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Moore, Lynx face Dream in WNBA Finals

Minnesota Lynx's Maya Moore (23) celebrates a last-second basket by teammate Lindsay Whalen (13) during the second quarter in Game 2 of the WNBA basketball Western Conference finals against the Phoenix Mercury, Sunday, Sept. 25, 2011, in Phoenix. (AP Photo/Ross D. Franklin)

Minnesota Lynx's Maya Moore (23) celebrates a last-second basket by teammate Lindsay Whalen (13) during the second quarter in Game 2 of the WNBA basketball Western Conference finals against the Phoenix Mercury, Sunday, Sept. 25, 2011, in Phoenix. (AP Photo/Ross D. Franklin)

Courtesy of the best regular-season record in the league, the Minnesota Lynx got home-court advantage for the WNBA Finals. Thanks to the team's No. 1 overall draft pick, they may have a Maya Moore advantage for its road games, too.

Minnesota, in search of its first WNBA title, hosts Game 1 today and Game 2 Wednesday in a best-of-three series against the Atlanta Dream, then it faces Game 3 Friday at Philips Arena. In her previous trips to Atlanta with her college team at Connecticut and with the Lynx, Moore has played to a substantial group of her supporters.

The Collins Hill grad would love the same this week for Game 3, and Game 4 if necessary in Atlanta next Sunday.

"I hope so, I hope we have a good amount of Lynx fans there and people who have been fans of me and are now fans of the Lynx," Moore said. "Whether it's the finals or the NCAA Tournament or whatever, you have a group (of your fans) that travels. But I'm hoping to be able to get some more Lynx love while we're down there."

But before that trip becomes too big of a focus, Moore and her teammates have two games in Minnesota against a surging Atlanta Dream squad that is making its second straight finals appearance.

The Dream's star is small forward Angel McCoughtry, one of the league's most explosive offensive players, and Moore will get her share of minutes guarding the all-star. She'll get some help from Seimone Augustus, too.

"You have to make (McCoughtry) uncomfortable, try to not let her get her wheels going," Moore said the matchup. "You have to keep her off the foul line because she gets there quite a bit."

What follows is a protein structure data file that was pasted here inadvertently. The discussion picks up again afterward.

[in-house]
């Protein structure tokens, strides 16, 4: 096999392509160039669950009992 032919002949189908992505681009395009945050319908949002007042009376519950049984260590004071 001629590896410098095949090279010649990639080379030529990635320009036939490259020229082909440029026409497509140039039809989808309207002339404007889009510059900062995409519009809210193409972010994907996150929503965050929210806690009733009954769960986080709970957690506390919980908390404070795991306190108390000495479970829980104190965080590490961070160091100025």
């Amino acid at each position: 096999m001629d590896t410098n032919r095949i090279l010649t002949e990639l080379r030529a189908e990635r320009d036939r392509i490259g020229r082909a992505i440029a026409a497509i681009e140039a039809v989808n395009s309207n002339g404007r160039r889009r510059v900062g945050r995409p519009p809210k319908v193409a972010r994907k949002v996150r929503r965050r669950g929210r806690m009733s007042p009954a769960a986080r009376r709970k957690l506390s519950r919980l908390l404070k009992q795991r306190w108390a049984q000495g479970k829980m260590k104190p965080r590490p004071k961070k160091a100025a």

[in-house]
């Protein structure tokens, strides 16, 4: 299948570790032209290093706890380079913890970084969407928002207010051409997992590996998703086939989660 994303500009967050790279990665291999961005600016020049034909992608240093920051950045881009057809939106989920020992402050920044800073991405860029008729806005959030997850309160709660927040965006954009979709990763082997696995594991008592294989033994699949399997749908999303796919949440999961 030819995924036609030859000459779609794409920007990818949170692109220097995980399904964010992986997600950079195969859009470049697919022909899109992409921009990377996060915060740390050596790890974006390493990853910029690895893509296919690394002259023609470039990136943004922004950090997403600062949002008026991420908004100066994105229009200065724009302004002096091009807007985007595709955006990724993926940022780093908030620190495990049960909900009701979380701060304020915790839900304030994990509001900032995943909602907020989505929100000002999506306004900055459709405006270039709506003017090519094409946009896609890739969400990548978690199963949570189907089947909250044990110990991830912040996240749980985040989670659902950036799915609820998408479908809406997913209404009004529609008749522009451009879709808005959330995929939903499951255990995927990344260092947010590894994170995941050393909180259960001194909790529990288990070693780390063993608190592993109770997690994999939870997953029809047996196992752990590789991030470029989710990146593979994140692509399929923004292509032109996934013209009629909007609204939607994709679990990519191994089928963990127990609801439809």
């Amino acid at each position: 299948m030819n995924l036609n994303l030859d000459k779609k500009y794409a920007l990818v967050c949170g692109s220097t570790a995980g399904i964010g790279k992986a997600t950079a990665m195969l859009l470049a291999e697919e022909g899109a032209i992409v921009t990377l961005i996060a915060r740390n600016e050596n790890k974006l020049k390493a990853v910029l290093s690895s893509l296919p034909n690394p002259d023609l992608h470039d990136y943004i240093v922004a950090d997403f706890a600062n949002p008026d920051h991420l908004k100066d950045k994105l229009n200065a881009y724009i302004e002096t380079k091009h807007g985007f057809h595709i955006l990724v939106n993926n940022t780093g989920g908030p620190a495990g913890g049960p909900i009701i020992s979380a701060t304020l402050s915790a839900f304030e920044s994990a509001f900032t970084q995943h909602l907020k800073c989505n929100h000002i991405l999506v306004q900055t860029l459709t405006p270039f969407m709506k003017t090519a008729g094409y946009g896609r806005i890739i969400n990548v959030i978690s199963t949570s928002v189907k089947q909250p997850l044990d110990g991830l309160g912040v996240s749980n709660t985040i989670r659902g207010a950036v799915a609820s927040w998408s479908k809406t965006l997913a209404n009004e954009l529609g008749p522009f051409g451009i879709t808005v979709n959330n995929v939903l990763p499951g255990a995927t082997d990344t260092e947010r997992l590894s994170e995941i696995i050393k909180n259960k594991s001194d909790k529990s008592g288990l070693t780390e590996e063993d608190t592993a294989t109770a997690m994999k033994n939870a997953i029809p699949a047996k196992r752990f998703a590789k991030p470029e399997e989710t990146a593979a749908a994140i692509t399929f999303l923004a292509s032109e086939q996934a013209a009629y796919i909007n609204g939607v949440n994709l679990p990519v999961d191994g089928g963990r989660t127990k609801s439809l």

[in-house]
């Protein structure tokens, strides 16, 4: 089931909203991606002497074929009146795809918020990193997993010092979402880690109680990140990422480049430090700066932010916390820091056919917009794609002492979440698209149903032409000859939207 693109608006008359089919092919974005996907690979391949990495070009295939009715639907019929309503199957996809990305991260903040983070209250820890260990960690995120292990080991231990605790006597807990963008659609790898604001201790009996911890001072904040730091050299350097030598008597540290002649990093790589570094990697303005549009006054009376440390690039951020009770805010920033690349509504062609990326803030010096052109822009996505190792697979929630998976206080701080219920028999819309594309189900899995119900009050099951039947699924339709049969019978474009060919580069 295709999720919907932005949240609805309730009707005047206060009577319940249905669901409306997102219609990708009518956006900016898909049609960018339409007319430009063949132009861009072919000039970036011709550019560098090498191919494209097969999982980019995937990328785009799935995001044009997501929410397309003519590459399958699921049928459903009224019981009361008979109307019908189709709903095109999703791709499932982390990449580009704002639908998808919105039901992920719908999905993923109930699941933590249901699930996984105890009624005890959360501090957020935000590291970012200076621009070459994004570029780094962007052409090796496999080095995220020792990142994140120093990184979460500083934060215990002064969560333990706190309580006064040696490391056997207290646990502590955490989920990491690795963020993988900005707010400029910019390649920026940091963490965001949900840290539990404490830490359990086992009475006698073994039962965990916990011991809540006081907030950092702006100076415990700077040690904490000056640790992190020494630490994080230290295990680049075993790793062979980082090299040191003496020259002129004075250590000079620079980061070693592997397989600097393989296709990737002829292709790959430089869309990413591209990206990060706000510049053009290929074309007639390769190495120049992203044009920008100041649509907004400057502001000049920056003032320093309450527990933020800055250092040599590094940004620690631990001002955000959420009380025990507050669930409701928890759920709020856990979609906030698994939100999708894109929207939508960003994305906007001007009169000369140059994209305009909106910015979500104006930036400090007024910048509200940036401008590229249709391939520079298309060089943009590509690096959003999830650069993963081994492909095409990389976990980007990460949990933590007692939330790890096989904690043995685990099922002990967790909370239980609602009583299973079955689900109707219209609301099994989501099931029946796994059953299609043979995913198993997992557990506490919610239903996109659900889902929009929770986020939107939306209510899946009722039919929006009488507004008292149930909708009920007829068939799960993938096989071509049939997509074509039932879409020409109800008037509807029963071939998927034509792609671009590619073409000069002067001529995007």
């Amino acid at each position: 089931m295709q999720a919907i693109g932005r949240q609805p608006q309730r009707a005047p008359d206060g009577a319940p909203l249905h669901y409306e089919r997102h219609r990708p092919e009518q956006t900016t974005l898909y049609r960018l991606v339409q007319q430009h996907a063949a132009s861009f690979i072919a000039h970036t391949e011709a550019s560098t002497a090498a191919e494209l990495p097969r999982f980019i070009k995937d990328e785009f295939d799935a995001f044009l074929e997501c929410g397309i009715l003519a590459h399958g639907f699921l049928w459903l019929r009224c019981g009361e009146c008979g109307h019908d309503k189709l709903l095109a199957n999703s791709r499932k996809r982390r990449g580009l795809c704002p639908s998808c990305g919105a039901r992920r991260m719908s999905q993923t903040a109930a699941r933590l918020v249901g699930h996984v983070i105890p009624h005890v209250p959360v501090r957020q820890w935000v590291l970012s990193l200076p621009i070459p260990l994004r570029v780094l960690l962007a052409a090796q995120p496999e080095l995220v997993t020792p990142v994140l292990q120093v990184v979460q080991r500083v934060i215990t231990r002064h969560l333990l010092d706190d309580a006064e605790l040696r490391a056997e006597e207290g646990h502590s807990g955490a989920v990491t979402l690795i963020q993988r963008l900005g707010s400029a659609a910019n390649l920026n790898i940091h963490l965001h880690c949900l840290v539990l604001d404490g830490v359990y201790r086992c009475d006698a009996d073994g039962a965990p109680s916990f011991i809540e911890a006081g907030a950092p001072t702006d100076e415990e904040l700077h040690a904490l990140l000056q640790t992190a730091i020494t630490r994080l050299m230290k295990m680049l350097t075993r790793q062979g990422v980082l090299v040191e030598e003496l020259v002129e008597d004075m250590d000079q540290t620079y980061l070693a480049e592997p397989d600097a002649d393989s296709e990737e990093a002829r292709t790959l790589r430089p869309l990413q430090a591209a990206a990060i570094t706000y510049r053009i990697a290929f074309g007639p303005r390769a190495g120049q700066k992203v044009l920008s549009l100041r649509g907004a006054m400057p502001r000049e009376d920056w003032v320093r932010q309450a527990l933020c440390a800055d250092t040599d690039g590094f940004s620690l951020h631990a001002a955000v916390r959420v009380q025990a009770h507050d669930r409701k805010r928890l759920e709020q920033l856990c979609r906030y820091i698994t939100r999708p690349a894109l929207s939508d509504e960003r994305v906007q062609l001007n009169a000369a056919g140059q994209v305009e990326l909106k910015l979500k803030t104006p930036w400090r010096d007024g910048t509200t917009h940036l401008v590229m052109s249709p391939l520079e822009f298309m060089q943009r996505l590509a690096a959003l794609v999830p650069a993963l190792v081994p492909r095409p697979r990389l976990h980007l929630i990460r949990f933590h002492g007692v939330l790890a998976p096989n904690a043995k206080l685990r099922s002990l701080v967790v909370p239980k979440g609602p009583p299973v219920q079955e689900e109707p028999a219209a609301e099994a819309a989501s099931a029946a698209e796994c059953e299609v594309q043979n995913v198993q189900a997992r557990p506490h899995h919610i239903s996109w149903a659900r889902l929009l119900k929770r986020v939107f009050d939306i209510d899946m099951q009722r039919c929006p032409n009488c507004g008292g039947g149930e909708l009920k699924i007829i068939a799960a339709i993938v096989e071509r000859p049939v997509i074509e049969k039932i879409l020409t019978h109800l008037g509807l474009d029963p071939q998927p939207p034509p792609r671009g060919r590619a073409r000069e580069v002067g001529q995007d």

Moore, who lived up to her top draft pick hype by earning the WNBA Rookie of the Year award, also will play a big role on the offensive end.

The 6-footer led all rookies in scoring (13.2) this season, bouncing back from a slow start to play her best late in the season. She's upped all of her numbers in the playoffs, where she ranks second on the team in scoring (15.2) and rebounding (6.0). Moore and the Lynx beat the Dream in their only two meetings this season, 96-85 on June 17 and 77-64 two days later. She averaged 12.5 points, 5 rebounds, 4.5 assists and 2 steals in those games.

But individual numbers have never defined Moore as much as winning has. She won three state titles and a national title at Collins Hill, then picked up two NCAA titles during her four-year All-American career at UConn.

A WNBA title would add another prize to her already impressive legacy, which grew tremendously before she played a game in the WNBA when Nike signed her to the Jordan Brand. She's the first woman to represent Michael Jordan's signature line.

"I'm just taking all of this a little bit at a time," Moore said. "It's a huge blessing to have all the great opportunities I've had. To go to a great high school, to have great coaches along the way, even before I moved to Georgia. Each opportunity I've had, I've tried to make the most of it and I've tried to enjoy it."